The aromatic and volatile oily extracts obtained from various plant parts are known as essential oils (Burt, 2004). However, due to a strong flavour, their direct inclusion into foods as preservatives is constantly limited. So, these oils may well be added to edible films or packaging films to evade the previously mentioned problem. In biobased films, normally used essential oils are cinnamon, clove, ginger, lemongrass, marjoram, thyme, oregano, sage, Ziziphora clinopodioides, and Eucalyptus globules. These proved quite effective against different microbes (Ahmad et al., 2012; Lee et al., 2015; Martucci et al., 2015; Hafsa et al., 2016; Ejaz et al., 2018). The antimicrobial activity of these essential oils may possibly be ascribed to their major phenolic or terpenic compounds, available in large quantity (up to 85%; Burt, 2004). Essential oils from different sources comprising different key compounds or a ratio of these compounds have diverse capacity to unite with membrane proteins of microbial cells as well as to alter membrane properties (Acevedo et al., 2015; Punia et al., 2019c). Pelissari et al. (2009) followed the agar disc diffusion method to explore the antimicrobial effect of oregano essential oil added into starch film and found significant inhibition in the growth of E. coli. B. cereus, and 5. enteritidis. Thyme essential oil incorporated in biodegradable nanocomposite film formed of sweet potato starch and montmorillonite nanoclay was reported to be effective against E. coli and 5. typhi (Issa et al., 2017).

TABLE 15.2

Antimicrobial Activity of Starch Based Antimicrobial Biopolymers

Coating Material

Antimicrobial Compounds

Microorganisms Used for Testing



Tapioca starch

Grape pomace extracts

Staphylococcus aureus and Listeria monocytogenes

Stronger inhibitory effect on S. aureus compared to L monocytogenes

Xu et al.. 2018

Corn starch-beeswax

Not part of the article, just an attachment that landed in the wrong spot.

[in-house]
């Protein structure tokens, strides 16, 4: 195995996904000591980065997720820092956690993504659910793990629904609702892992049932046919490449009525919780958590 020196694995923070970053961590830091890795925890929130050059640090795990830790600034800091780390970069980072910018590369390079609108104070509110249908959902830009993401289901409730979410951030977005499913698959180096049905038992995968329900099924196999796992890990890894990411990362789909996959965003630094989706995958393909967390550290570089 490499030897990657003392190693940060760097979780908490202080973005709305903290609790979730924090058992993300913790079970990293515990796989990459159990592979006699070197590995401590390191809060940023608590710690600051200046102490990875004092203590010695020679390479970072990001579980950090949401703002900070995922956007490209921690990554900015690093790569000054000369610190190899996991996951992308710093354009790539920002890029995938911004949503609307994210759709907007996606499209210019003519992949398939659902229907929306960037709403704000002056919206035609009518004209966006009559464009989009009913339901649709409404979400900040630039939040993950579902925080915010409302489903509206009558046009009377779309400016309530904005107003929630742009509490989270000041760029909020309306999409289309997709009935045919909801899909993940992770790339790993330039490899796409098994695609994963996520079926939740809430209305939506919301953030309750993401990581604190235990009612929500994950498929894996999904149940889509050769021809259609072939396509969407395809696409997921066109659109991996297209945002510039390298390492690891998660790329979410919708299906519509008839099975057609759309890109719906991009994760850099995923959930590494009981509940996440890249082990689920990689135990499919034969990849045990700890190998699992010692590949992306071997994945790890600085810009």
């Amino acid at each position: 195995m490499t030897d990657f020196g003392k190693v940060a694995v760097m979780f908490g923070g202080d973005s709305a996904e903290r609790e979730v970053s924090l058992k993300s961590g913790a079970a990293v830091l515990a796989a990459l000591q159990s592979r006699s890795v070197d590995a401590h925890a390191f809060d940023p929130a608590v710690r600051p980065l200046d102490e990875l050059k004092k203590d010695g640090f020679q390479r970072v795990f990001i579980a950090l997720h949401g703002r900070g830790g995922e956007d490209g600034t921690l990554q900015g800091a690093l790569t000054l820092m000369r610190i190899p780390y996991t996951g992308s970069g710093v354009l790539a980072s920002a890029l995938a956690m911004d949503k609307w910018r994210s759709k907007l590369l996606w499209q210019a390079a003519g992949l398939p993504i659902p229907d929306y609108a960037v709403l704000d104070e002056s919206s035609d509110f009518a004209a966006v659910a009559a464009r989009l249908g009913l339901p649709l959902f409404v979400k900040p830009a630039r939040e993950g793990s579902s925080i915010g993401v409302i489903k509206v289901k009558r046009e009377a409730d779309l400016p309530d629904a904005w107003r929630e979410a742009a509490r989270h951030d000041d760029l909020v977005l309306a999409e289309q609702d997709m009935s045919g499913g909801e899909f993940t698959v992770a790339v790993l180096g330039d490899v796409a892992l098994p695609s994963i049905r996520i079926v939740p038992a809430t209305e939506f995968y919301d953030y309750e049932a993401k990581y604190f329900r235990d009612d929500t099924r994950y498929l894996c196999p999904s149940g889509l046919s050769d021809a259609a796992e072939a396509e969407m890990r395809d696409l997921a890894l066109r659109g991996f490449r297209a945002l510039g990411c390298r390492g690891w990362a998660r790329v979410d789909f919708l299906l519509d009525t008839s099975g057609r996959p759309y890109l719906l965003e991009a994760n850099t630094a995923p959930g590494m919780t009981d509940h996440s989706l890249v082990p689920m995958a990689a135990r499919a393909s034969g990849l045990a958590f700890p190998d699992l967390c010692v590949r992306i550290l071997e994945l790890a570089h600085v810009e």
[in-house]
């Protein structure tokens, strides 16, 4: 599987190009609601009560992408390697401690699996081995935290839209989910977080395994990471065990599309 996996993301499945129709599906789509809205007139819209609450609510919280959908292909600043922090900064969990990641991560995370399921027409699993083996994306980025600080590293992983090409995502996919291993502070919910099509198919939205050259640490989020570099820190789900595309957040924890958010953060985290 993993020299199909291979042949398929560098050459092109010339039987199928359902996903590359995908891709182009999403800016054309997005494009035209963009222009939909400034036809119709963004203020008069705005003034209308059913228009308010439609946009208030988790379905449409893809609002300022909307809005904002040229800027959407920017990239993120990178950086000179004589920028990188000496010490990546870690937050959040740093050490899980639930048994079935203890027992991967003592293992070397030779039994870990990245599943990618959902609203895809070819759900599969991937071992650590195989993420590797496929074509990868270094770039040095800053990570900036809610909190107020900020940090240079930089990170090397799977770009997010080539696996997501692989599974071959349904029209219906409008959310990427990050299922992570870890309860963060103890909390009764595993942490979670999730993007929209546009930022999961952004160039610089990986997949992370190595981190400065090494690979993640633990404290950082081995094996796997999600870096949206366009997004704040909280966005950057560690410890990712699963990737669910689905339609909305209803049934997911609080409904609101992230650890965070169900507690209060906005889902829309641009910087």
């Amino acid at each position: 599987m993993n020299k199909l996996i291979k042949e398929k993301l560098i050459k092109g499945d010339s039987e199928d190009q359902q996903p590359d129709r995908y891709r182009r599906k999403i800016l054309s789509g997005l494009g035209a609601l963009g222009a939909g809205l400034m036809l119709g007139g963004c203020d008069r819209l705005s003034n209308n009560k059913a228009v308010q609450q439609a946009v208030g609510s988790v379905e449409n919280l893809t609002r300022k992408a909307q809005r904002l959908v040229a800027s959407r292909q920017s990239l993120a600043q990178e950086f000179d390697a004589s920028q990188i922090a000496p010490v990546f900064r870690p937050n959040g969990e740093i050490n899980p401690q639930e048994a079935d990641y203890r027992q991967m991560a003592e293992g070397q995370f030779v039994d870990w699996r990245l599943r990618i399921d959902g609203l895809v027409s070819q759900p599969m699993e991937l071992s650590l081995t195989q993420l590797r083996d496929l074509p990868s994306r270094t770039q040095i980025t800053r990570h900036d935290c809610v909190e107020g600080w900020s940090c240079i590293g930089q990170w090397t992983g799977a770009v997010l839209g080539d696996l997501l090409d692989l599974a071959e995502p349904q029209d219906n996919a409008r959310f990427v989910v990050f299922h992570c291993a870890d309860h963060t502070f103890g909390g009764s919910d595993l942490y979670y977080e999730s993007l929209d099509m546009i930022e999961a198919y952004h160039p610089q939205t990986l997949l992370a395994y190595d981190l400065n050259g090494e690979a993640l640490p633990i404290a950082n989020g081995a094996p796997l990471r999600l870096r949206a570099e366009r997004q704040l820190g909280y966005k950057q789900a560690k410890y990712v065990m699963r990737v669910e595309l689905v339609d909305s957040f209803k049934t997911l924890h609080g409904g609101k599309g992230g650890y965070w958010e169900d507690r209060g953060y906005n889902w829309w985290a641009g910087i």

Laurie arginate + natamycin

Rhizopus stolonifer, Colletrotrichum gloeosporioides, Botrytis cinerea, and Salmonella Saintpau

Completely inhibited all the tested microorganisms

Ochoa et al.. 2017

Starch film


S. enteritidis

Inhibited tested microorganism

Durango et al., 2006

Starch film

Laurie acid

Bacillus subtilis and E. coli

Inhibited both the tested microorganisms

Salleh et al.. 2007

Starch film


B. thermosphacta B2

Inhibited tested microorganism

Nam et al.. 2007

Starch film

Potassium sorbate

E. coli and S. aureus

Inhibited E. coli but not S. aureus

Shen et al.. 2010

Starch film

Potassium sorbate

S. typliimurium and E. coli

Inhibited S. typhimurium and E. coli 0157:H7 by 4 and 2 logs, respectively

Baron and Sumner, 1993


Lemongrass oil

E. coli 0157:H7

Inhibited tested microorganism

Maizura et al.. 2008


Oregano Essential oils

E. coli 0157:H7, S. aureus, S. enteriditis, and />’. cereus

Inhibited all the tested microorganisms

Pelissari et al., 2009


Grape seed extract

L. monocytogenes, E. coli, E. faecalis, E. faecium,

S. typliimurium, and />’. thermosphacta B2

Reduced 1.3 log CFU mL-1 of B. thermosphacta B2 on pork loin; inhibited gram-positive bacteria on solid media but not gram-negative bacteria

Corrales et al.. 2009


Pomegranate peel powder

S. aureus and Salmonella

Reduced the count of bacteria tested

Amjad et al.. 2018